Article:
Politicians and activists on the right in 2013 continued to have a problem with constitutional protections for separation of church and state, whether in public school Bible classes or in other government policies. Click here to read other summaries of the outrageous things we heard from the right in 2013.
There is no separation of church and state.
— — Texas state Sen. Dan Patrick, R-Houston, speaking at a Celebrate America event at a Baptist church north of Houston in Conroe.
Show me where that’s in the Constitution, because it’s not in the Constitution.
— Texas Land Commissioner Jerry Patterson, at a debate for Republican candidates for lieutenant governor in 2014, insisting that separation of church and state is not protected by the U.S. Constitution.
These courses get criticized by people who are concerned about political correctness.
— Texas state Rep. Dan Flynn, R-Van, defending public school courses about the Bible following the release of a Texas Freedom Network Education Fund report that showed many such courses are devotional instead of academic and essentially turn public school classrooms into Sunday school classrooms that promote the religious beliefs of the teachers and biased instructional materials.
What change shall be made in our bodies at the resurrection? How does God keep our hearts and minds?
— Clyde Dukes, who teaches a course about the Bible in Sonora (Texas) High School, one of a number identified in a Texas Freedom Network Education Fund report that inappropriately promote religious beliefs rather than focus on a study of the Bible’s influence in history and literature.
Well, it does, as far as I’m concerned.
— Marvin McHargue, a former dean at a Baptist college in Dallas, when asked whether he teaches students in his Duncanville, Tex., public high school Bible course that the New Testament “fulfilled” the prophecies in the Jewish book of Isaiah.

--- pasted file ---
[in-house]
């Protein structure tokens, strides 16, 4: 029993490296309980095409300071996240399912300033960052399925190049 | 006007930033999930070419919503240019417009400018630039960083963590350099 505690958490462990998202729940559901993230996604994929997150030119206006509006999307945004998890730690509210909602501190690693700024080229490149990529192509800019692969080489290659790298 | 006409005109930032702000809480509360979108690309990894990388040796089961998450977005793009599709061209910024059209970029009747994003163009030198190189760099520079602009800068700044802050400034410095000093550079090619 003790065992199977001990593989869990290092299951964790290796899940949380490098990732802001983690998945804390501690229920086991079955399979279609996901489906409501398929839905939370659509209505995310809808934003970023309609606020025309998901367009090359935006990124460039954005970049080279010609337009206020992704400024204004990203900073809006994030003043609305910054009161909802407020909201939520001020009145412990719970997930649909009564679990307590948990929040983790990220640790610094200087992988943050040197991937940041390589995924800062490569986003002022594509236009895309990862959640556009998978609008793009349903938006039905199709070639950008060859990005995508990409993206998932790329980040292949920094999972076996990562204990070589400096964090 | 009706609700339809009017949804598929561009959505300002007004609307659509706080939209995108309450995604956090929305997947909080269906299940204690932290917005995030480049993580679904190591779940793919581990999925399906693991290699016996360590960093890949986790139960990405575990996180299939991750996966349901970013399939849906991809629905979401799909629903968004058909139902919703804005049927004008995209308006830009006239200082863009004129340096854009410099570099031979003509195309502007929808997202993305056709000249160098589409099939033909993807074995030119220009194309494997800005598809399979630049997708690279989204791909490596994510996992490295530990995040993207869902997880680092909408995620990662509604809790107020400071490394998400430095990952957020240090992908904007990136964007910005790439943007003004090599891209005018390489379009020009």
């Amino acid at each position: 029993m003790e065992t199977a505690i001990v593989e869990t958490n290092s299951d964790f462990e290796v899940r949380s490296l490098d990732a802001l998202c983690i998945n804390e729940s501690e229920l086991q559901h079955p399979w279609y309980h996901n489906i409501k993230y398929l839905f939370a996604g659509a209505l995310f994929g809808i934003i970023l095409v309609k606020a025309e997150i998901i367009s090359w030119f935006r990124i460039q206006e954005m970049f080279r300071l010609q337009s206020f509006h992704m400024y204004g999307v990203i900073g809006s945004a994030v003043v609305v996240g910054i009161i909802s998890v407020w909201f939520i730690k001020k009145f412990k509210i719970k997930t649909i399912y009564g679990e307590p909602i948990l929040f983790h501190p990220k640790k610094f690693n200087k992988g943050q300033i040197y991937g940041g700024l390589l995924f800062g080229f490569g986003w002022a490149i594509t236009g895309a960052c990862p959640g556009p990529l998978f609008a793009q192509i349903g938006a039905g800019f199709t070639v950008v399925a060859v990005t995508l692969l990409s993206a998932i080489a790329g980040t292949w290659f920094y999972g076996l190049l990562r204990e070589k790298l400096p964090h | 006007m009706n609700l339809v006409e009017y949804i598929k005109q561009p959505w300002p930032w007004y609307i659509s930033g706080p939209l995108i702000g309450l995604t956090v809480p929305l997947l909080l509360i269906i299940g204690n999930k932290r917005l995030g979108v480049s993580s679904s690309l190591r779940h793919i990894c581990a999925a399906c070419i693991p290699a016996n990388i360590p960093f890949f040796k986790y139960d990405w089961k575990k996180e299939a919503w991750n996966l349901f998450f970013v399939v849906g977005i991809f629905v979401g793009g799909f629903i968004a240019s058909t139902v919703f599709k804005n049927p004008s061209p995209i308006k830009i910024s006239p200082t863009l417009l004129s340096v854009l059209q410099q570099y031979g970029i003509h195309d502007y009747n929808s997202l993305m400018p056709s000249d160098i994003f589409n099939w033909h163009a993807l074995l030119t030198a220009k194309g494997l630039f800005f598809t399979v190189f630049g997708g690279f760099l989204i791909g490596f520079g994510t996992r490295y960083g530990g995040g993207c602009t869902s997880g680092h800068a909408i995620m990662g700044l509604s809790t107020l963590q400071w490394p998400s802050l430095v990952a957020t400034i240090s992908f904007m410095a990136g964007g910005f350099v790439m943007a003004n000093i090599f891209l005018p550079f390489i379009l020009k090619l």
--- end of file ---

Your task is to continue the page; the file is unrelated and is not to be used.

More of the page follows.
God should never be taken out of the schools.
— Martha Williams-McMurrian, an Arkansas resident speaking in support of legislation in her state encouraging public school Bible courses.
The right to keep and bear arms is granted by God and protecting from government aggression by the Constitution.
— U.S. Rep. Steve Stockman, R-Friendswood, making his case against gun safety legislation.
What you will see is a party that embraces life, a party that embraces marriage, and a chairman that understands that there’s only one sovereign God.
— Republican National Committee Chrairman Reince Priebus, speaking in an interview with David Brody of Pat Robertson’s Christian Broadcasting Network.
The proposed San Antonio ordinance runs counter to the Holy Bible and the United States Constitution.
— State Sen. Dan Patrick, R-Houston, who is running for lieutenant governor, explaining his opposition to a San Antonio city ordinance barring job and housing discrimination against LGBT people.
Nowhere in God’s law does it say I must continue to be subject to a tyranny.
— Texan Micah Hurd, a Marine reservist who made national headlines last year by petitioning the White House for Texas to secede from the United States. Hurd has joined a militia group and is calling for the establishment of a government based on Christian law.
If you were completely areligious, completely atheistic, but you wanted to have a free country, and you wanted to have it safe and protected, then it would sound like, from historical purposes, that it might be a good thing to encourage those who believe in God to keep doing so. Because when a nation’s leaders honor that God, that nation is protected. It’s only when it turns away that it falls.
— U.S. Rep. Louie Gohmert, R-Texas, explaining his national security policy.